Just like in the 19th century when commercial inventions were admired, people have been excited about Ford’s breakthrough achievement for several years. Researchers all over the world try their best to catch up, and even hope to surpass Ford. This is like Argonne’s desire to become the supreme authority on nuclear energy in the new era. In the late 1960s, an electrochemist named Elton Keynes served as the head of the newly established research institute at Argonne National Laboratory-the head of the battery department. Keynes was ambitious and launched a comprehensive study of high-temperature batteries similar to Ford. Someone proposed to study a hybrid bus that uses phosphoric acid fuel cells, whose batteries are driven by methane. So the researchers tested this kind of bus. The head of the department welcomes all suggestions. The only principle he insists on is that any invention must be quickly marketed. To ensure this, he invited many companies to send their scientists to Argonne to work for a period of months to a year, and many companies did so.
Professor John Goodenough is a scientist at the Massachusetts Institute of Technology (MIT). He said that everything changed suddenly. The battery is no longer so dull and tasteless. Gudinaf attributed this enthusiasm to three reasons: the oil embargo of Arab countries in 1973, the general recognition that global oil is depleting, and the exciting scientific research achievements on both sides of the Atlantic. Stan Wittingham, a postdoctoral assistant at Stanford University, discovered that he can electrochemically transfer lithium atoms from one pole to the other at room temperature without causing too much damage to the two poles. This line of thinking is contrary to Ford’s research direction. Wittingham borrowed the concept of embeddedness in chemistry to explain the process of making the battery rechargeable, which produced a great response. The oil giant Exxon offered an olive branch to Whittingham, and the salary was very attractive. Exxon has always wanted to compete with Bell Laboratories, which “is regarded as the exclusive laboratory for the energy industry.” He accepted Exxon’s invitation and began to use his own research results to make batteries.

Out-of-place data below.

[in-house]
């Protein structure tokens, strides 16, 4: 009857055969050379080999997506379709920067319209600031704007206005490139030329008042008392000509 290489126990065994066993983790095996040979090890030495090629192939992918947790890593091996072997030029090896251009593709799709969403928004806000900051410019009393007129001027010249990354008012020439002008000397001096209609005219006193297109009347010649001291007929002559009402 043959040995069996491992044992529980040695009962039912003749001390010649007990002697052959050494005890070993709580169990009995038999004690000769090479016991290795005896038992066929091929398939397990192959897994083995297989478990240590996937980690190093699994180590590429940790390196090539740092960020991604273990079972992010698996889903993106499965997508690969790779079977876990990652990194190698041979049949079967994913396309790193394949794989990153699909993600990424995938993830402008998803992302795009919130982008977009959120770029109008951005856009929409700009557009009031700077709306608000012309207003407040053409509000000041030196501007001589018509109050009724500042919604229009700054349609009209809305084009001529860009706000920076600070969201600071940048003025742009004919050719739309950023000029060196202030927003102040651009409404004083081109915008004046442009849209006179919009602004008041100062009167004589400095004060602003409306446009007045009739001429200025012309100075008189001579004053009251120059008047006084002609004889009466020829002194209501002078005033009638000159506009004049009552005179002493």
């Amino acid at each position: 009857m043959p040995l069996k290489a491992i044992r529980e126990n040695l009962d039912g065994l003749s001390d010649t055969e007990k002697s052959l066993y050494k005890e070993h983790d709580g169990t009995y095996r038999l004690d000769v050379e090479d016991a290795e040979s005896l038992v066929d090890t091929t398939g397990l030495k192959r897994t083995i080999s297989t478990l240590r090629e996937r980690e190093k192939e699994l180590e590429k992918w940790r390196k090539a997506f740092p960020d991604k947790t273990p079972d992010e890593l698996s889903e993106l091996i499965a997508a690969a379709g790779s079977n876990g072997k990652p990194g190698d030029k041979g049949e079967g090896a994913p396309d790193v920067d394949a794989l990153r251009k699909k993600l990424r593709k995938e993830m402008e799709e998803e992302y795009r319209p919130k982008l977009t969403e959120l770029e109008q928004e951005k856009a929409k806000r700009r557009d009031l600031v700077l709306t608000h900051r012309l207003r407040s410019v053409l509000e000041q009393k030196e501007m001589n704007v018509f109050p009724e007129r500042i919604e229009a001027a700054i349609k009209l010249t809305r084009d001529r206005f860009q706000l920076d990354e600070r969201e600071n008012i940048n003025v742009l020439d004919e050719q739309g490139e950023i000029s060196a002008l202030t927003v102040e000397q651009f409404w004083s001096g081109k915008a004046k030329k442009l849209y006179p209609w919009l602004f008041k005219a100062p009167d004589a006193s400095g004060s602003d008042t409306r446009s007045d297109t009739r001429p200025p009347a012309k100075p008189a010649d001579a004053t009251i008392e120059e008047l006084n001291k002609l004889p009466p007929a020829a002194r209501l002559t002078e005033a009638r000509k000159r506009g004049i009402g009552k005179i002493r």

Whittingham is very interested in the malleable silver-white lithium material because it is the lightest metal on the periodic table. However, because lithium will react with air and cause fires in some cases, scientists will only process pure lithium metal in the special environment of the laboratory. In the laboratory environment, all the moisture in the air is removed. Remove. Only by fusing lithium and another metal into an alloy can Wittingham make lithium metal work. In fact, he did achieve this, successfully generating lithium aluminum alloy, and producing a small, powerful anode. In 1977, Exxon introduced the device invented by Wittingham to the market as a promotional product. This coin-sized battery fits into a solar watch. However, in Exxon’s laboratory, when Wittingham tried to expand the size of the battery, the battery always caught fire. Although he added aluminum to the alloy, lithium metal is still too active.
At this time, MIT scientist Professor Goodenough began to surpass the achievements of Ford Motor, Argonne National Laboratory and Whittingham. After successful experiments, he will be able to personally lead or participate in most major invention projects in the field of modern batteries.